Stones of remembrance

How many times have we experienced God, and with the passing of time forgotten it?

Phrased a different way, how many times have we fallen to the same doubt/fear/weakness, even though we witnessed God working in powerful ways in that area previously?

We humans have horrible memories.  Sometimes it’s with short term; I’ll learn someone’s name and minutes later draw a blank.  Sometimes it’s with long term; I can barely remember my childhood.  Sometimes it’s with accuracy; police have often interviewed several eye-witnesses, only to find most of them differing on even major points (“The car was blue”, “No, it was orange!”.)

Overall, we are bad at remembering.  And this is a problem, because it allows us to live in the same lies and cycles that keep us from truly experiencing and growing in God.

Last week, I closed out a great service week with the PA crew and OK boys by looking at Joshua 4, 1 Samuel 7.

In Joshua 4, as the Israelites are crossing the Jordan, God asks them to build a memorial.  Joshua sends 12 men, a representative of each tribe, back to the middle of the temporarily dry river bed to grab a stone each, in order to “to serve as a sign among you. In the future, when your children ask you, ‘What do these stones mean?’ tell them that the flow of the Jordan was cut off before the ark of the covenant of the Lord. When it crossed the Jordan, the waters of the Jordan were cut off. These stones are to be a memorial to the people of Israel forever.”

In 1 Samuel 7, the people of Israel, presently ruled by the Philistines, mourned the neglect of their relationship with God, and sought after Him.  Samuel tasked them with getting rid of their idols, that God may deliver them.  The Philistines, hearing the Israelites were gathering, decided to attack them.  Samuel cried out to God, and He delivered them with thunder.  “12 Then Samuel took a stone and set it up between Mizpah and Shen. He named it Ebenezer,[b]saying, “Thus far the Lord has helped us.””

In both cases, God is experienced in a real, powerful way.  Why was that not enough, that He would ask them to set up stones in remembrance?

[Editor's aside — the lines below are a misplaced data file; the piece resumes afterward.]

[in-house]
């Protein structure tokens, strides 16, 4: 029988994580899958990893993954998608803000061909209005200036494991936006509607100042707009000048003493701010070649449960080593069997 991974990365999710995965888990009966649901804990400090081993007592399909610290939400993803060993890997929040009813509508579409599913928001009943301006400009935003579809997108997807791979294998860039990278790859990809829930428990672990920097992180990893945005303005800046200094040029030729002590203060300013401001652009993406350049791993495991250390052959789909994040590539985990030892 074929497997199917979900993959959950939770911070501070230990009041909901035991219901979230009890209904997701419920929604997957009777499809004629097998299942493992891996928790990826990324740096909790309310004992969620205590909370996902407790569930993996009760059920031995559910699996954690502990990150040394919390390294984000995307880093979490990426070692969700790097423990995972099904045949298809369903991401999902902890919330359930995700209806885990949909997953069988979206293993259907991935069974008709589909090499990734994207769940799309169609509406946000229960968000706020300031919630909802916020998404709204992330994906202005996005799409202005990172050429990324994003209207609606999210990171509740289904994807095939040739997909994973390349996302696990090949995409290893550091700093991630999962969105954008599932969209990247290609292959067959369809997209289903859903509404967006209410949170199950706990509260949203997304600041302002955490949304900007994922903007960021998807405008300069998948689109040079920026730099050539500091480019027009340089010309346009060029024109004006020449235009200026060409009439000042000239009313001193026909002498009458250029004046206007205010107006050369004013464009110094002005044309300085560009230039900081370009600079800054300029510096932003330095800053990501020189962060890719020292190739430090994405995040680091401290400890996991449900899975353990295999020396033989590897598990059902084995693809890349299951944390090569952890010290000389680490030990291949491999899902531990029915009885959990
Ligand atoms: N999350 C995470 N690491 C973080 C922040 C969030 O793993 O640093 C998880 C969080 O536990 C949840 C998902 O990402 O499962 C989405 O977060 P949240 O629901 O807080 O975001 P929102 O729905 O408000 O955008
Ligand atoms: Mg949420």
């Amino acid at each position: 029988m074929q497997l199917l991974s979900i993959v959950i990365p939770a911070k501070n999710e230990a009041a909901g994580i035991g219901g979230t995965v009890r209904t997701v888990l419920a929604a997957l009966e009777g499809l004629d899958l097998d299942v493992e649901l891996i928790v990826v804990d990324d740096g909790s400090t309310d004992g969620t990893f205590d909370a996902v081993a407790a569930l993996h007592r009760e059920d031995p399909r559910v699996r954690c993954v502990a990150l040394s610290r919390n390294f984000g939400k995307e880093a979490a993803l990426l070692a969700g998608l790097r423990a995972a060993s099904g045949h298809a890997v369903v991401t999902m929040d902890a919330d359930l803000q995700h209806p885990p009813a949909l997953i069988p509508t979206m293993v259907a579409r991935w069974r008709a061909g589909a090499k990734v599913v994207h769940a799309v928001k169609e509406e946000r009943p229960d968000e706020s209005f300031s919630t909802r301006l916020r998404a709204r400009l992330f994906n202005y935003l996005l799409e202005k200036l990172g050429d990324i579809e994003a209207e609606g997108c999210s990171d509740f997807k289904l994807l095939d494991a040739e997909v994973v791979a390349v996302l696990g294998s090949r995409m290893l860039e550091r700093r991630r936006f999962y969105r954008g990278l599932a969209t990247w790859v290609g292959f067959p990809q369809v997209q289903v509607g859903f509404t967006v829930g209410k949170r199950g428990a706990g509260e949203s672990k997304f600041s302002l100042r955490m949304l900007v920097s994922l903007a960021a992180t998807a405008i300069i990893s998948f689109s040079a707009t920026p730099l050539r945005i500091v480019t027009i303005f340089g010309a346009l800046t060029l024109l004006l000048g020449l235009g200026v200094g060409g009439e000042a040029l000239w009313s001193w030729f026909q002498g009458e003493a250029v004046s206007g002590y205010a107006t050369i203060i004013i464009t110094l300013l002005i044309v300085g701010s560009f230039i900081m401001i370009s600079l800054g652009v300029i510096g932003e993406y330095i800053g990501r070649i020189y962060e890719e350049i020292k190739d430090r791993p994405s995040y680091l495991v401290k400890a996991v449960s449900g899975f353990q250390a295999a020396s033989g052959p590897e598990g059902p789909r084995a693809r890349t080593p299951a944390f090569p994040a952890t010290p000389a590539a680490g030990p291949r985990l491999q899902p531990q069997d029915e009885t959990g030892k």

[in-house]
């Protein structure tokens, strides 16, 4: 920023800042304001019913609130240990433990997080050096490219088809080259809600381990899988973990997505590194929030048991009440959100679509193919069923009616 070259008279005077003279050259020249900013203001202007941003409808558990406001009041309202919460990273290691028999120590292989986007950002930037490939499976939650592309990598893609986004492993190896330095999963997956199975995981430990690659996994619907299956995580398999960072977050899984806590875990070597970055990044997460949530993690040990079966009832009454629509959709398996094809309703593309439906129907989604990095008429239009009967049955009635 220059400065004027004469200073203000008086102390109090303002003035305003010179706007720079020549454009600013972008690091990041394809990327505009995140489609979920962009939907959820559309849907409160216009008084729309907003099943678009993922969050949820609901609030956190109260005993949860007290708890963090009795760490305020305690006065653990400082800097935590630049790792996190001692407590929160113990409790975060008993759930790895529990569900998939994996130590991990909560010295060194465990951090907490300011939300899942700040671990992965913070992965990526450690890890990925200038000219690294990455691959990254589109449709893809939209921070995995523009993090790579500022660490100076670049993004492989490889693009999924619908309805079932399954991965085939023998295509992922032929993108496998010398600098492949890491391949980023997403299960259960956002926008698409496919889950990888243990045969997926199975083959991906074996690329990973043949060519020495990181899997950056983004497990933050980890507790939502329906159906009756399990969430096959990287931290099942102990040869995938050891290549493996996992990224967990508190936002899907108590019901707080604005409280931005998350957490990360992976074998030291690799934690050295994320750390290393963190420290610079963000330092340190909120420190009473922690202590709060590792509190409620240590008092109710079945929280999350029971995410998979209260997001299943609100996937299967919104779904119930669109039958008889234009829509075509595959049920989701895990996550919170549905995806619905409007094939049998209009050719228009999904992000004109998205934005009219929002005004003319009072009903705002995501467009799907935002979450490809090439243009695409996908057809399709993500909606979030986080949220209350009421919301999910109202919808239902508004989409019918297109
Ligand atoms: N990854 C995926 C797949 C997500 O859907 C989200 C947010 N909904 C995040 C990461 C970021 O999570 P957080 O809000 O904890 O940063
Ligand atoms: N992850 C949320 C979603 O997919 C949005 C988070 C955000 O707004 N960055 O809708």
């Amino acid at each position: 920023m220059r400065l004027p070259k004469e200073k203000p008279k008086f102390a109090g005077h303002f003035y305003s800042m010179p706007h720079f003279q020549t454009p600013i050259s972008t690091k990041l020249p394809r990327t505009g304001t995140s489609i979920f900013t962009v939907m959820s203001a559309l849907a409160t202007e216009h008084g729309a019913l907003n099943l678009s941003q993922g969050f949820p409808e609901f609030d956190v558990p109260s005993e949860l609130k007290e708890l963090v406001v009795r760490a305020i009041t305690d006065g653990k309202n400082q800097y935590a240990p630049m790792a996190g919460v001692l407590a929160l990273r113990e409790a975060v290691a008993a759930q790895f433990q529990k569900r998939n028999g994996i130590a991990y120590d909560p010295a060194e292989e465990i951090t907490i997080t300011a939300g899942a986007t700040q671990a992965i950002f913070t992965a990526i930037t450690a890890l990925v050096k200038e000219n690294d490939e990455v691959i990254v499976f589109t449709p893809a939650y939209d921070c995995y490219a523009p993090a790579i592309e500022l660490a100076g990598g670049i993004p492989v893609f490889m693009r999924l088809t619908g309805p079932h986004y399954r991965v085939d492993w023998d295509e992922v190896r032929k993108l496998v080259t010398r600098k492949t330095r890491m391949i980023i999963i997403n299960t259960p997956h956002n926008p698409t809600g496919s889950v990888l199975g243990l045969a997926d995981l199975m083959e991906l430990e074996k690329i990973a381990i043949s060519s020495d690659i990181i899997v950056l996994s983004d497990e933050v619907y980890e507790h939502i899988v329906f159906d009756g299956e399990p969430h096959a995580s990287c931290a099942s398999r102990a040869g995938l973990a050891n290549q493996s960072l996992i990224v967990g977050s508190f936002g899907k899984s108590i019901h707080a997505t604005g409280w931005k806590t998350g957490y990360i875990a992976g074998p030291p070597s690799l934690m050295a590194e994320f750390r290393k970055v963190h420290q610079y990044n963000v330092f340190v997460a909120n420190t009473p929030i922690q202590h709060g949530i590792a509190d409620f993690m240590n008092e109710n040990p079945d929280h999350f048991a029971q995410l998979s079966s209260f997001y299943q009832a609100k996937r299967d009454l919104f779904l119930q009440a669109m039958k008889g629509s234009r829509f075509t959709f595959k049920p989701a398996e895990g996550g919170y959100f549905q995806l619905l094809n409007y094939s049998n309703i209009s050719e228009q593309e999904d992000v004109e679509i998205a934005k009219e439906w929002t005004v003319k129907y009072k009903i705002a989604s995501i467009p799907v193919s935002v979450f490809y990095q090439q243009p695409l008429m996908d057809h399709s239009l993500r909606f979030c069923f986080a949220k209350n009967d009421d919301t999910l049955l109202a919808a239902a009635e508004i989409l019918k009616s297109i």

I think we need only to read a bit further to see how quickly and easily they forget God.  Similarly, after experiencing something powerful, I think we see the same trend in our lives.

God knows the futility of our memory, so He tells us to make something tangible, so that we can regularly see and be reminded.   So what does that look like for us?  What does that look like for the summer interns?

Maybe it’s a necklace you wear.  Maybe it’s a journal you keep and regularly reread.  Maybe, like a close friend of mine, it’s a tattoo on your hand.  You know what will catch your eye and spark your memory.

So why didn’t it work for the Israelites?  The same reason the many journals I’ve written don’t often remind me of God’s work in my life; because they sit on a shelf and gather dust.  It is incredibly important to set up “stones of remembrance” or to find an “ebenezer”, but it is more important that we take them seriously.  It is more important that we return to them.

Jesus wanted the disciples to remember who He was and why He came, but He didn’t just tell them to remember; He used bread and wine to represent Him, so that any time they ate and drank of them, they would remember.

We must remember God’s activity in our lives, lest we continue in thinking they are “our” lives.

We must recognize that God is always active, and debrief after every experience; “Where was God in this?”

What’s great is this is not only for our own spiritual growth; remember in Joshua:

“In the future, when your children ask you, ‘What do these stones mean?’ …”

Our lives our not about us alone, but God uses our lives as salt and lives to future generations.

So, when a day comes, where a child asks us about a “God moment” in our lives, will we remember?




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